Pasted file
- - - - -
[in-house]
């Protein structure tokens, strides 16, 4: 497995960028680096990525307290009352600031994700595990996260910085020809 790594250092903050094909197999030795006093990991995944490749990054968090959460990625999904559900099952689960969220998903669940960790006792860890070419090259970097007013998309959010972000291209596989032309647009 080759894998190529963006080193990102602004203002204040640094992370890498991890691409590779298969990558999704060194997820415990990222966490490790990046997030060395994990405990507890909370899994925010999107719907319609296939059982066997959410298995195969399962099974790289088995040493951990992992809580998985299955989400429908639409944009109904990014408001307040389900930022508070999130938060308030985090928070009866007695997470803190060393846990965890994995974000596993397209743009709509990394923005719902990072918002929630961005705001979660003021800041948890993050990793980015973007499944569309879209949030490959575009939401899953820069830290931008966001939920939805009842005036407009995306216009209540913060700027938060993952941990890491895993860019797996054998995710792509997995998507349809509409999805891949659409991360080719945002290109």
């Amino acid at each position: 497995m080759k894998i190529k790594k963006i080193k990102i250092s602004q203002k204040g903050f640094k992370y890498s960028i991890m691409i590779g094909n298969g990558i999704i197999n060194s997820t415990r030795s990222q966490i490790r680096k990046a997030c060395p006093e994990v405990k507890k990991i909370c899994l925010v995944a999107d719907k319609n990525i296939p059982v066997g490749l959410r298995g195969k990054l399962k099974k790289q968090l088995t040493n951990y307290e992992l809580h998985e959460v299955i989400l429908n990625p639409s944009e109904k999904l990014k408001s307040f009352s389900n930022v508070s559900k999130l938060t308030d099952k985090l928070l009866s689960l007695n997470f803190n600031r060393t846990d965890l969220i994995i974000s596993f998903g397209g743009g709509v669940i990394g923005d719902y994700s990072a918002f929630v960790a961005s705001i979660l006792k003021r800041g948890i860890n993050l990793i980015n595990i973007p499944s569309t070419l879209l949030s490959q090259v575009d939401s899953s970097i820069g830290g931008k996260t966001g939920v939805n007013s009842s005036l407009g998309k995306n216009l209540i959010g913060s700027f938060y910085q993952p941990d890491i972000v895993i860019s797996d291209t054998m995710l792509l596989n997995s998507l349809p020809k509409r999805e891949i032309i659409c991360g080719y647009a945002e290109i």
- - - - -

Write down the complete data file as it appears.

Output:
[in-house]
């Protein structure tokens, strides 16, 4: 497995960028680096990525307290009352600031994700595990996260910085020809 790594250092903050094909197999030795006093990991995944490749990054968090959460990625999904559900099952689960969220998903669940960790006792860890070419090259970097007013998309959010972000291209596989032309647009 080759894998190529963006080193990102602004203002204040640094992370890498991890691409590779298969990558999704060194997820415990990222966490490790990046997030060395994990405990507890909370899994925010999107719907319609296939059982066997959410298995195969399962099974790289088995040493951990992992809580998985299955989400429908639409944009109904990014408001307040389900930022508070999130938060308030985090928070009866007695997470803190060393846990965890994995974000596993397209743009709509990394923005719902990072918002929630961005705001979660003021800041948890993050990793980015973007499944569309879209949030490959575009939401899953820069830290931008966001939920939805009842005036407009995306216009209540913060700027938060993952941990890491895993860019797996054998995710792509997995998507349809509409999805891949659409991360080719945002290109």
């Amino acid at each position: 497995m080759k894998i190529k790594k963006i080193k990102i250092s602004q203002k204040g903050f640094k992370y890498s960028i991890m691409i590779g094909n298969g990558i999704i197999n060194s997820t415990r030795s990222q966490i490790r680096k990046a997030c060395p006093e994990v405990k507890k990991i909370c899994l925010v995944a999107d719907k319609n990525i296939p059982v066997g490749l959410r298995g195969k990054l399962k099974k790289q968090l088995t040493n951990y307290e992992l809580h998985e959460v299955i989400l429908n990625p639409s944009e109904k999904l990014k408001s307040f009352s389900n930022v508070s559900k999130l938060t308030d099952k985090l928070l009866s689960l007695n997470f803190n600031r060393t846990d965890l969220i994995i974000s596993f998903g397209g743009g709509v669940i990394g923005d719902y994700s990072a918002f929630v960790a961005s705001i979660l006792k003021r800041g948890i860890n993050l990793i980015n595990i973007p499944s569309t070419l879209l949030s490959q090259v575009d939401s899953s970097i820069g830290g931008k996260t966001g939920v939805n007013s009842s005036l407009g998309k995306n216009l209540i959010g913060s700027f938060y910085q993952p941990d890491i972000v895993i860019s797996d291209t054998m995710l792509l596989n997995s998507l349809p020809k509409r999805e891949i032309i659409c991360g080719y647009a945002e290109i």